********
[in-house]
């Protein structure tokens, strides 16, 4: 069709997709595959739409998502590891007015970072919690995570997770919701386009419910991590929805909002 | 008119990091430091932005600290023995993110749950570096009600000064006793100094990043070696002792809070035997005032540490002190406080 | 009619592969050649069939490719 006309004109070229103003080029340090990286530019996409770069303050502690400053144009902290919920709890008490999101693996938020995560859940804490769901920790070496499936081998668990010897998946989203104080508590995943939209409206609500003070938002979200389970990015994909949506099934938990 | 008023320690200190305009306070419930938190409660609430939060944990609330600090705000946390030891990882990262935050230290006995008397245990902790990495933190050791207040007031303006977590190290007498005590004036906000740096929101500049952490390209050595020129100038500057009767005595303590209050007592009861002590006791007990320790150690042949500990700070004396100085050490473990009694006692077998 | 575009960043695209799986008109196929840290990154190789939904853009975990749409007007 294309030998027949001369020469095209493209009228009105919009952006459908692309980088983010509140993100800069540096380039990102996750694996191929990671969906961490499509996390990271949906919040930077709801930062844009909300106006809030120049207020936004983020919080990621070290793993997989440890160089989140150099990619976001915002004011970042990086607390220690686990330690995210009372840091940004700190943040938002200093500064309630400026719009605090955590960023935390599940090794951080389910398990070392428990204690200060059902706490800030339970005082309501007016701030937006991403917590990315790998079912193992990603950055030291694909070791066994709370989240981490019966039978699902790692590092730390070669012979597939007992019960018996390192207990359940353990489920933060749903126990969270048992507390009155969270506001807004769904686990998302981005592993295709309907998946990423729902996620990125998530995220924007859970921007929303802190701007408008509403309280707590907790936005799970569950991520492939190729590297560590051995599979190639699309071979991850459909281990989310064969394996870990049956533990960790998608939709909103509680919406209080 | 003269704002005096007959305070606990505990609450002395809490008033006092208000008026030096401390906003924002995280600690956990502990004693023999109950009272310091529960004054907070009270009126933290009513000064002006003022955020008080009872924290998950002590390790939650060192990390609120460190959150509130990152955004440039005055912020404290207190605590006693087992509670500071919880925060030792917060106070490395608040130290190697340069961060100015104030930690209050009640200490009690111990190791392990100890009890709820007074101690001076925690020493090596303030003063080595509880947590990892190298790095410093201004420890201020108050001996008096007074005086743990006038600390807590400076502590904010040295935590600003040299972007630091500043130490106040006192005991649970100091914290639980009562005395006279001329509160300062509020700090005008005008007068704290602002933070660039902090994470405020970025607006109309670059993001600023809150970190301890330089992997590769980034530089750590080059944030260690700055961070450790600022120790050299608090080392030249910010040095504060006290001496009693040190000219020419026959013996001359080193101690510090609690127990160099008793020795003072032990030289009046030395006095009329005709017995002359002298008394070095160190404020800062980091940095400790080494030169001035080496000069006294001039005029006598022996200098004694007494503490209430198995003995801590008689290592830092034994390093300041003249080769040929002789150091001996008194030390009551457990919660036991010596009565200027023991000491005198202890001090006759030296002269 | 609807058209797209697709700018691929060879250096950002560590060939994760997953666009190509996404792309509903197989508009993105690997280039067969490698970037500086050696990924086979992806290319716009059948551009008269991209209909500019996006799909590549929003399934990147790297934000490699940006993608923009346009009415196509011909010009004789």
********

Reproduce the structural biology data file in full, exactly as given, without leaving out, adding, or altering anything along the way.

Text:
[in-house]
């Protein structure tokens, strides 16, 4: 069709997709595959739409998502590891007015970072919690995570997770919701386009419910991590929805909002 | 008119990091430091932005600290023995993110749950570096009600000064006793100094990043070696002792809070035997005032540490002190406080 | 009619592969050649069939490719 006309004109070229103003080029340090990286530019996409770069303050502690400053144009902290919920709890008490999101693996938020995560859940804490769901920790070496499936081998668990010897998946989203104080508590995943939209409206609500003070938002979200389970990015994909949506099934938990 | 008023320690200190305009306070419930938190409660609430939060944990609330600090705000946390030891990882990262935050230290006995008397245990902790990495933190050791207040007031303006977590190290007498005590004036906000740096929101500049952490390209050595020129100038500057009767005595303590209050007592009861002590006791007990320790150690042949500990700070004396100085050490473990009694006692077998 | 575009960043695209799986008109196929840290990154190789939904853009975990749409007007 294309030998027949001369020469095209493209009228009105919009952006459908692309980088983010509140993100800069540096380039990102996750694996191929990671969906961490499509996390990271949906919040930077709801930062844009909300106006809030120049207020936004983020919080990621070290793993997989440890160089989140150099990619976001915002004011970042990086607390220690686990330690995210009372840091940004700190943040938002200093500064309630400026719009605090955590960023935390599940090794951080389910398990070392428990204690200060059902706490800030339970005082309501007016701030937006991403917590990315790998079912193992990603950055030291694909070791066994709370989240981490019966039978699902790692590092730390070669012979597939007992019960018996390192207990359940353990489920933060749903126990969270048992507390009155969270506001807004769904686990998302981005592993295709309907998946990423729902996620990125998530995220924007859970921007929303802190701007408008509403309280707590907790936005799970569950991520492939190729590297560590051995599979190639699309071979991850459909281990989310064969394996870990049956533990960790998608939709909103509680919406209080 | 003269704002005096007959305070606990505990609450002395809490008033006092208000008026030096401390906003924002995280600690956990502990004693023999109950009272310091529960004054907070009270009126933290009513000064002006003022955020008080009872924290998950002590390790939650060192990390609120460190959150509130990152955004440039005055912020404290207190605590006693087992509670500071919880925060030792917060106070490395608040130290190697340069961060100015104030930690209050009640200490009690111990190791392990100890009890709820007074101690001076925690020493090596303030003063080595509880947590990892190298790095410093201004420890201020108050001996008096007074005086743990006038600390807590400076502590904010040295935590600003040299972007630091500043130490106040006192005991649970100091914290639980009562005395006279001329509160300062509020700090005008005008007068704290602002933070660039902090994470405020970025607006109309670059993001600023809150970190301890330089992997590769980034530089750590080059944030260690700055961070450790600022120790050299608090080392030249910010040095504060006290001496009693040190000219020419026959013996001359080193101690510090609690127990160099008793020795003072032990030289009046030395006095009329005709017995002359002298008394070095160190404020800062980091940095400790080494030169001035080496000069006294001039005029006598022996200098004694007494503490209430198995003995801590008689290592830092034994390093300041003249080769040929002789150091001996008194030390009551457990919660036991010596009565200027023991000491005198202890001090006759030296002269 | 609807058209797209697709700018691929060879250096950002560590060939994760997953666009190509996404792309509903197989508009993105690997280039067969490698970037500086050696990924086979992806290319716009059948551009008269991209209909500019996006799909590549929003399934990147790297934000490699940006993608923009346009009415196509011909010009004789």